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Is Tight Always Right?

Although I stayed away from poker last night, I put my downtime to good use. I reviewed a number of the hands that I played on Monday night and spoke with a friend to sort out some of the questions I had about my session. We found a few things well done as well as a few less-than-stellar moves that I made in my session. The most important thing for me to do at this stage in the learning process is to identify those things that I do well and those that I do poorly. My hope, as always, is to increase the frequency of the good and reduce the number of mistakes that I make over the course of an hour long session.

I'm going to keep things short today. I played some Half-Life 2 last night (read about it here if that tickles your fancy). But I would like to go back to a hand that I was discussing in a previous post. The hand in question follows and I'll tell you how I handled the situation afterwards.

PokerStars
No Limit Holdem Ring game
Blinds: $0.50/$1
6 players
Converter

Stack sizes:
Hero (UTG): $100
UTG+1: $205
CO: $97
Button: $83.90
SB: $171.80
Villain (BB): $227.20

(I've been at the table for roughly 50 hands. I've got a good table image in terms of VP$IP - I haven't gotten out of line on any hands. I've shown down one hand to the Villain where we both flopped a full house on a JJJ board but his pocket pair beat mine (44 vs. 77). Villain seems to be pretty solid (19% VP$IP, 16% PFR) overall.)

Pre-flop: (6 players) Hero is UTG with J? J?
Hero raises to $4, 4 folds, BB raises to $13, Hero folds

I only got two responses to my question of whether to call, raise or fold in the face of my solid opponent's three-bet from the blinds. Both comments indicated that calling was probably best pre-flop followed by a post-flop re-analysis of the situation based on my opponent's post-flop actions. Although I believe this is what most players would do, I have a few problems with this thinking:
  1. We have a tight image at the table. Villain will be able to put us on a hand such as a middle pocket pair if we flat call. It's never good to announce your hand to your opponent.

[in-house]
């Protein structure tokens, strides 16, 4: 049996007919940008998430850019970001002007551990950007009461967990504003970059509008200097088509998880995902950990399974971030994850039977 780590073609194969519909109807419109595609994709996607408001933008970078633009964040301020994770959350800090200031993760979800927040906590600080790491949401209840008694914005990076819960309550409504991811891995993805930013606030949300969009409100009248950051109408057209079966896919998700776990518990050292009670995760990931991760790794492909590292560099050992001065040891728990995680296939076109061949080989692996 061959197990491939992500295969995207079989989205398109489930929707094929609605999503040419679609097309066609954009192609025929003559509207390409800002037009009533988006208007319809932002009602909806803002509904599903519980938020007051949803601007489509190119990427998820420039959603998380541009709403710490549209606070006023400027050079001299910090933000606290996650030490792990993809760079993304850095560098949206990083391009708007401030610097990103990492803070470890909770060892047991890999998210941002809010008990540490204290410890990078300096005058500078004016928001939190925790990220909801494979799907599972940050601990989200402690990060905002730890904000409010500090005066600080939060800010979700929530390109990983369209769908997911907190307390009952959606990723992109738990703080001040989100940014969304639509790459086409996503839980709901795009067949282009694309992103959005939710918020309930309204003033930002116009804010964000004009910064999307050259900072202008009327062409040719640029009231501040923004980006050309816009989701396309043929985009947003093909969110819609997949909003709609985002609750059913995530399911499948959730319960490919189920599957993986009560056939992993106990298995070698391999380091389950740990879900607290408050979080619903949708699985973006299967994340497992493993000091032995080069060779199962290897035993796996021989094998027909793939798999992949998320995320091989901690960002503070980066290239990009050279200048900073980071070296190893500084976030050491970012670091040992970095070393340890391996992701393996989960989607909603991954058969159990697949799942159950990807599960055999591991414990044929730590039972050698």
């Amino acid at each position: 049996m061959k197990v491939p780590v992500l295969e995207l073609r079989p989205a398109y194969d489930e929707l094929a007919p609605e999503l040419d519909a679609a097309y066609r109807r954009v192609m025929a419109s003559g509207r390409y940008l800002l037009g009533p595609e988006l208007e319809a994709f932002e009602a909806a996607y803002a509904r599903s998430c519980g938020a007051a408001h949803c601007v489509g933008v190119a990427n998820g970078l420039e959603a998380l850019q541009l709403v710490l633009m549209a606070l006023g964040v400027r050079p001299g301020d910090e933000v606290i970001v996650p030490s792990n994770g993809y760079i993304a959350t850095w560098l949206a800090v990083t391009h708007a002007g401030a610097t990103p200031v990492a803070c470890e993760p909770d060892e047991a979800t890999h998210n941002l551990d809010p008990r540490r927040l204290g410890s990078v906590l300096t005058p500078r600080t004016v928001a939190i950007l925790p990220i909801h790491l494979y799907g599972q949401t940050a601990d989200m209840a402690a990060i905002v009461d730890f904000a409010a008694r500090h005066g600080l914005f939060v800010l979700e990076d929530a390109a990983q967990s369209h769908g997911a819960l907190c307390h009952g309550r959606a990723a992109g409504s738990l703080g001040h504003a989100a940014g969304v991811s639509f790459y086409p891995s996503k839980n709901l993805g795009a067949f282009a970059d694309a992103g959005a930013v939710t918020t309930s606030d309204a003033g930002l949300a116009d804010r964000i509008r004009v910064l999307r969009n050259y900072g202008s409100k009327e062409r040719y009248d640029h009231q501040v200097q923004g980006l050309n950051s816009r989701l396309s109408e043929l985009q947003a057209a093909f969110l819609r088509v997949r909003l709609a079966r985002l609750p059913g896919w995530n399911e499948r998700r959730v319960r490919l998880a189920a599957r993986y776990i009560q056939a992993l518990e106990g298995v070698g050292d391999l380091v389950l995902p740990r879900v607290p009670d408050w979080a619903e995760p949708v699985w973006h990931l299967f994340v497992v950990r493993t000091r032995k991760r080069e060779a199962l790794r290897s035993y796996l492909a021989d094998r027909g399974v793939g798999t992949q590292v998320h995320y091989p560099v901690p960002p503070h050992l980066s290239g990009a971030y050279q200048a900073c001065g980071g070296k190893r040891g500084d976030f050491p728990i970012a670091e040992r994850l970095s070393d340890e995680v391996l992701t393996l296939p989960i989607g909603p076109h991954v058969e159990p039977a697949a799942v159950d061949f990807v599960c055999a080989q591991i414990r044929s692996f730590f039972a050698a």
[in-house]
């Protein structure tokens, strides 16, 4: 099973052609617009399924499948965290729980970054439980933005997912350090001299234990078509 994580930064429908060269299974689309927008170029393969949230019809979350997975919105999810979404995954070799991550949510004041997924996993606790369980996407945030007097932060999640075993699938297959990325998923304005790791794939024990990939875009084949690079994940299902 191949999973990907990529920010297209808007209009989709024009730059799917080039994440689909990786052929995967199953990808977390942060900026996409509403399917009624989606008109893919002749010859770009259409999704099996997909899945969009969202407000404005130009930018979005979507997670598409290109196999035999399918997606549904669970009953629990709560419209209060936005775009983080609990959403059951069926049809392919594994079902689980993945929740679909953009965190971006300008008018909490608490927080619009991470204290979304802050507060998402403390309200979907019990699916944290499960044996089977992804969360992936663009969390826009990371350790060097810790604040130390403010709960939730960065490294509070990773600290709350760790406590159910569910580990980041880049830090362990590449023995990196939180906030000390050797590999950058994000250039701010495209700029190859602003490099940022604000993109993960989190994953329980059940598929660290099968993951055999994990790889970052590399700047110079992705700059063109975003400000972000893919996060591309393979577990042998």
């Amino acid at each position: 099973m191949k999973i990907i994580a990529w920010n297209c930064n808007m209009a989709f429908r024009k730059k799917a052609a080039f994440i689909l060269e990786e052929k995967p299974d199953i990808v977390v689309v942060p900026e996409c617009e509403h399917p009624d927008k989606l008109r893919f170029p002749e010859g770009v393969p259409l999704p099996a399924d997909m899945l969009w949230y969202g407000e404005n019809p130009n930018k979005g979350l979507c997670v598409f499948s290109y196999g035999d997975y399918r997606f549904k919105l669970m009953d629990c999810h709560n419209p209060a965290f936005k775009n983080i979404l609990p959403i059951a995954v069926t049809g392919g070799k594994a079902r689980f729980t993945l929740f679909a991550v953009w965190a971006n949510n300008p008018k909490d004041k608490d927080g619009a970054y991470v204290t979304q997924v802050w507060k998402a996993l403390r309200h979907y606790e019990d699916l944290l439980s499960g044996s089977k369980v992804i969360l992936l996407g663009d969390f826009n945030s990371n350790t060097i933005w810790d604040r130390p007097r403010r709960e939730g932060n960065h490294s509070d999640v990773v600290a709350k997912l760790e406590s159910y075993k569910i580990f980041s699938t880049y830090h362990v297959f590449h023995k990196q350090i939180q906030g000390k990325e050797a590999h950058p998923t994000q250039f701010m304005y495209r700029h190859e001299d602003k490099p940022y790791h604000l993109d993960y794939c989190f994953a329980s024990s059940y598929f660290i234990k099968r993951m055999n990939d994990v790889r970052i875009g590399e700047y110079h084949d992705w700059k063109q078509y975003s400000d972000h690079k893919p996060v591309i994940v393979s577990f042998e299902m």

2. There are a lot of bad flops for our hand and Villain will have initiative post-flop. The only flop we'd want to see would be one that gives us a set. We're not getting the right odds to make the call pre-flop in this case.
  3. An solid opponent who three-bets OOP against a tight UTG raiser seems pretty unlikely to give up on his hand after the flop. Your opponent will usually let you know that his hand is good post-flop; of course, he could be lying. In any case, I think you're playing for stacks on many flops when you may be a big dog.
Much of my analysis of the situation was based on the read I had on the Villain. If Villain was a loose player, I 4-bet or push looking to gamble. Against a solid player, my table image and his table image seem to tell me that Villain has the goods in this hand. I was most likely behind and I wasn't willing to stack off with JJ in this spot.

Too tight? Who knows. I believe I made the right call in folding. However, given the choice, I'd much rather four-bet or shove than flat call in this spot.

2 comments:

steeser said...

A 16% PFR is re-raising more hands than merely AA, KK, or QQ here. Given your tight image, he could even re-raise more hands, as he expects you to be tight and fold all but you top hands. Folding to a 3 bet from an aggressive player with JJ is an invitation to be walked all over.

And you aren't necessarily announcing your hand by flat calling, provided you mix in the flat call with a suited connector or two, and even AK in this spot.

In closing, I don't think folding is a big mistake, but I do think it's a clear mistake given the players stats, and your tight image.

Klopzi said...

steeser -

In theory, I agree. If I'd had a solid read on my opponent (i.e. 200+ hands), I would usually jam or 4-bet. But I was at a loss here. My image coupled with my cursory view of Villain's play had me erring on the side of caution.